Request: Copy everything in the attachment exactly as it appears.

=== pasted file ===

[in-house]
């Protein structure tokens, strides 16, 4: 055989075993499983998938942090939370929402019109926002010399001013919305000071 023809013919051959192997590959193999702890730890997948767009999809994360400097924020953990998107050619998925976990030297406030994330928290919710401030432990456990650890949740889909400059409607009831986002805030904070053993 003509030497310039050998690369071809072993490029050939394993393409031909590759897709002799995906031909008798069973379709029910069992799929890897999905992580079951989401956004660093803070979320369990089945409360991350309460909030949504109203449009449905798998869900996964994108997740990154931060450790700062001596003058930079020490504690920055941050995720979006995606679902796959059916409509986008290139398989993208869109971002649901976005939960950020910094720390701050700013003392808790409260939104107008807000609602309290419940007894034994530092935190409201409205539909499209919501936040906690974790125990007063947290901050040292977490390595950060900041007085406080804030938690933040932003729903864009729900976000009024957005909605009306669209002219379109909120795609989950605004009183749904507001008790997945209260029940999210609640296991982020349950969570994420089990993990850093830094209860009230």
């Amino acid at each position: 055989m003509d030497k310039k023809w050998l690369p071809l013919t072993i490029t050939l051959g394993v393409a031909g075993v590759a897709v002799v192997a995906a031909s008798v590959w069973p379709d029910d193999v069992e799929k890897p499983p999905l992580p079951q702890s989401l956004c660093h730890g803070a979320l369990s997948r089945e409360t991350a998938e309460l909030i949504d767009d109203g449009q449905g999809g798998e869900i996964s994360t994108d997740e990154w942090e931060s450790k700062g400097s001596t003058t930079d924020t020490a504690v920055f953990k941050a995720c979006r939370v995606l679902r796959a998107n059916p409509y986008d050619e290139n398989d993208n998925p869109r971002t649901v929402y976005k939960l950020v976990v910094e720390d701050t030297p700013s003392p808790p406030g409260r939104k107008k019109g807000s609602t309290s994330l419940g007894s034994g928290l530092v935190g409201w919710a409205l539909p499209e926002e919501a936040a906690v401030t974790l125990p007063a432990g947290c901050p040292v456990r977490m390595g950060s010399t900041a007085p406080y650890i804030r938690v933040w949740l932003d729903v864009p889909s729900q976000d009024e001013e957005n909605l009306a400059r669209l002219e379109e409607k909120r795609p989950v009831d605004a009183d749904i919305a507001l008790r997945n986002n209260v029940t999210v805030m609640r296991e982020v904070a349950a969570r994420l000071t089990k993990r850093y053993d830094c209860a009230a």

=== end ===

[in-house]
């Protein structure tokens, strides 16, 4: 055989075993499983998938942090939370929402019109926002010399001013919305000071 023809013919051959192997590959193999702890730890997948767009999809994360400097924020953990998107050619998925976990030297406030994330928290919710401030432990456990650890949740889909400059409607009831986002805030904070053993 003509030497310039050998690369071809072993490029050939394993393409031909590759897709002799995906031909008798069973379709029910069992799929890897999905992580079951989401956004660093803070979320369990089945409360991350309460909030949504109203449009449905798998869900996964994108997740990154931060450790700062001596003058930079020490504690920055941050995720979006995606679902796959059916409509986008290139398989993208869109971002649901976005939960950020910094720390701050700013003392808790409260939104107008807000609602309290419940007894034994530092935190409201409205539909499209919501936040906690974790125990007063947290901050040292977490390595950060900041007085406080804030938690933040932003729903864009729900976000009024957005909605009306669209002219379109909120795609989950605004009183749904507001008790997945209260029940999210609640296991982020349950969570994420089990993990850093830094209860009230």
């Amino acid at each position: 055989m003509d030497k310039k023809w050998l690369p071809l013919t072993i490029t050939l051959g394993v393409a031909g075993v590759a897709v002799v192997a995906a031909s008798v590959w069973p379709d029910d193999v069992e799929k890897p499983p999905l992580p079951q702890s989401l956004c660093h730890g803070a979320l369990s997948r089945e409360t991350a998938e309460l909030i949504d767009d109203g449009q449905g999809g798998e869900i996964s994360t994108d997740e990154w942090e931060s450790k700062g400097s001596t003058t930079d924020t020490a504690v920055f953990k941050a995720c979006r939370v995606l679902r796959a998107n059916p409509y986008d050619e290139n398989d993208n998925p869109r971002t649901v929402y976005k939960l950020v976990v910094e720390d701050t030297p700013s003392p808790p406030g409260r939104k107008k019109g807000s609602t309290s994330l419940g007894s034994g928290l530092v935190g409201w919710a409205l539909p499209e926002e919501a936040a906690v401030t974790l125990p007063a432990g947290c901050p040292v456990r977490m390595g950060s010399t900041a007085p406080y650890i804030r938690v933040w949740l932003d729903v864009p889909s729900q976000d009024e001013e957005n909605l009306a400059r669209l002219e379109e409607k909120r795609p989950v009831d605004a009183d749904i919305a507001l008790r997945n986002n209260v029940t999210v805030m609640r296991e982020v904070a349950a969570r994420l000071t089990k993990r850093y053993d830094c209860a009230a």